Though there are no existing views of the Shephard's 1811 mill, the mill building would have been a two to three-story wood-frame building with large windows to illuminate the interior of the carding and spinning rooms and a waterwheel to power the machinery - a typical design for New England cotton mills during that era.

The Shephard family moved to formally establish the Middleboro Manufacturing Company on January 1, 1812, as a firm to manufacture cotton yarn and cloth, with Benjamin Shephard, Jr., Horatio G. Wood; Amos Cobb; and Alanson Witherell, all of Middleborough; Oliver Shephard of Wrentham; Thomas Nelson of Bristol, Rhode Island; and George Bicknell of Philadelphia. The Company assumed the liabilities incurred previously by the Shepards "in Erecting, and establishing a Cotton Maunfactory & other buildings," and took possession of these and the "Machinery, land, water privileges, ways and easements, and also the present manufactured & unmanufactured stock on hand," The Company was divided into thirty-six shares of $500 each, distributed to Benjamin Shephard (ten shares), Oliver Shephard (ten shares), Thomas Nelson (six shares), George Bicknell (six shares), Horatio G. Wood (two shares), Amos Cobb (one share) and Alanson Witherell (one share).

The Middleboro Manufacturing Company continued to purchase nearby land and houses for its needs, some of the land being used as a bleaching green or "whitening yard." The Company was eventually incorporated in 1815 by Benjamin Shephard, Jr.; Thomas Weston; Horatio G. Wood; Nancy Nelson; Sarah W. Shephard; and Alanson Witherall.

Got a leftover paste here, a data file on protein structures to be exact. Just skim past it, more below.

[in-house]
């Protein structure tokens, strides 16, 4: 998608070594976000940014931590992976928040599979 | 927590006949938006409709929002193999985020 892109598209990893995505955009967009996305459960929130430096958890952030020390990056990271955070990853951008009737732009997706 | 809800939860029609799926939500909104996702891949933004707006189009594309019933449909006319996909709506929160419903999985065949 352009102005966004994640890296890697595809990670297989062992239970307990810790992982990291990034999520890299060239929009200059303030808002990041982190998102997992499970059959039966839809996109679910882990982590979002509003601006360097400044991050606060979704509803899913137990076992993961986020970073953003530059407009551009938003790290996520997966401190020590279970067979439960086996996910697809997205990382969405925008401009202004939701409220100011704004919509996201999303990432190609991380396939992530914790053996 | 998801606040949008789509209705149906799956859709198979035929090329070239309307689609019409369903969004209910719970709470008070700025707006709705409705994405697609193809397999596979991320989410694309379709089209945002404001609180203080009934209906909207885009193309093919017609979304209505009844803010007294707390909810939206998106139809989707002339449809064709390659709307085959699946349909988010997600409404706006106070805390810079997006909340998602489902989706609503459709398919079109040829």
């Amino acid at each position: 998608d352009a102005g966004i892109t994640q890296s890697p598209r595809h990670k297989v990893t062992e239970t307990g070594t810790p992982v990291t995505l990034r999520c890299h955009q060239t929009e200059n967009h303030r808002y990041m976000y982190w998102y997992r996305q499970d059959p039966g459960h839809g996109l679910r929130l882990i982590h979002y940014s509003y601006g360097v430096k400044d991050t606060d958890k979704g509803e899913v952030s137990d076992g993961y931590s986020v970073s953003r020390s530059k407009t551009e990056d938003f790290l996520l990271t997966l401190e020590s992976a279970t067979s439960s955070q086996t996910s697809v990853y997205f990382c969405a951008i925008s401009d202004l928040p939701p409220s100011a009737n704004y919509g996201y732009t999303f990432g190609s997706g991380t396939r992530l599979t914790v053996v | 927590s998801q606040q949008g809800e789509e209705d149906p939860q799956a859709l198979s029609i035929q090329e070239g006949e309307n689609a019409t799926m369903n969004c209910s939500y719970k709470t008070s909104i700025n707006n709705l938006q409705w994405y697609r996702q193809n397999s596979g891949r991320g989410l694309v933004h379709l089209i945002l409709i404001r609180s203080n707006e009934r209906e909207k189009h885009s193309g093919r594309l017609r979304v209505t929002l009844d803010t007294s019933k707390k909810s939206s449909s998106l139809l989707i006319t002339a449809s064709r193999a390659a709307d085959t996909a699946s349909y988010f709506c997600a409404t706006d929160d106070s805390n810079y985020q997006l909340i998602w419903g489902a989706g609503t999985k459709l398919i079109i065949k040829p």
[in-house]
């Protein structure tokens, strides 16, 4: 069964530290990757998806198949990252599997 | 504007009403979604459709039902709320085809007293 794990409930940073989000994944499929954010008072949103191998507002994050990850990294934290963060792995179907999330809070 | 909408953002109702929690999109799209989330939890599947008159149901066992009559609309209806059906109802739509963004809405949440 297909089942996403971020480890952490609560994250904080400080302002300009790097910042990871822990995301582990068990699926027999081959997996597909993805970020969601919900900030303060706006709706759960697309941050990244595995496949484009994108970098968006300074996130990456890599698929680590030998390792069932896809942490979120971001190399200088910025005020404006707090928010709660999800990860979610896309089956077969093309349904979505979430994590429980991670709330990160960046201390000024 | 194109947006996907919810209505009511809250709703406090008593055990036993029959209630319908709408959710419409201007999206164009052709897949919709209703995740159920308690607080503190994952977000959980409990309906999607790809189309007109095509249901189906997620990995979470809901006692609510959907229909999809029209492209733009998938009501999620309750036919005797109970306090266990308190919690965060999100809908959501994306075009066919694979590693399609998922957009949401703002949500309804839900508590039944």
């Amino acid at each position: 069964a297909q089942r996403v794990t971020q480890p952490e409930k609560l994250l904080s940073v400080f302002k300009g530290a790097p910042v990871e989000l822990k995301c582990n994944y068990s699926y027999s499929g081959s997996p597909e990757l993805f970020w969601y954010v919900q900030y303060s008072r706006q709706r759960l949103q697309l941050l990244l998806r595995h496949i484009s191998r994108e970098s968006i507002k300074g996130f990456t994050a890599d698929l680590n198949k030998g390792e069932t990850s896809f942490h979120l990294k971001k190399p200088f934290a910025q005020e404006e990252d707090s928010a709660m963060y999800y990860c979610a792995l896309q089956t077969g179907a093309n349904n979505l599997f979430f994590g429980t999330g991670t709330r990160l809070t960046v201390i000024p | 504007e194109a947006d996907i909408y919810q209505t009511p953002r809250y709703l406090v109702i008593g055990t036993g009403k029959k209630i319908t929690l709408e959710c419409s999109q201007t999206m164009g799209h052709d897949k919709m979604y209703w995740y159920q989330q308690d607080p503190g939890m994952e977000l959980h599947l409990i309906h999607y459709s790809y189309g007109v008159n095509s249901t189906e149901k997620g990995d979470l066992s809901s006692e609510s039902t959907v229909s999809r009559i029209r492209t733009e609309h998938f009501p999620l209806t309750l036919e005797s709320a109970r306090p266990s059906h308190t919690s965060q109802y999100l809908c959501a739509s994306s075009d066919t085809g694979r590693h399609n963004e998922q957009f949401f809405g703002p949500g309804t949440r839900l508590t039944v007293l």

The Company's mill was run in accordance with the so-called Rhode Island system of operation whereby local families would be employed as mill operatives, as opposed to unmarried young women. Cotton yarn would be produced at the mill and the weaving, most likely, would have initially be done on hand looms in the workers own homes, and returned to the factory.

Sadly, little is yet known of the history of the Middleboro Manufacturing Company. It seems to have operated for a period before the Shephards eventually relinquished control of the mill to the business partnership of Peter H. Peirce and Horatio G. Wood, which added the manufacture of shovels to the business before yielding, in turn, to the larger Star Mill. The Shephards continued to operate their South Wrentham mill "until the business reverses of 1837, when they were forced into bankruptcy," a sad fate for such an enterprising family.

Replica of a Crompton Spinning Mule (detail), Slater Mill, Pawtucket Rhode Island, photograph by Mike Maddigan, July 24, 2005
Crompton's spinning mule revolutionized textile production and helped lay the foundation of the industrial revolution by permitting the large-scale production of high-quality yarn. Although centered in the Blackstone Valley of Rhode Island and south central Massachusetts and developed following 1793, America's early textile industry soon spread to nearby areas, including Middleborough which had two cotton manufactories in operation by 1813.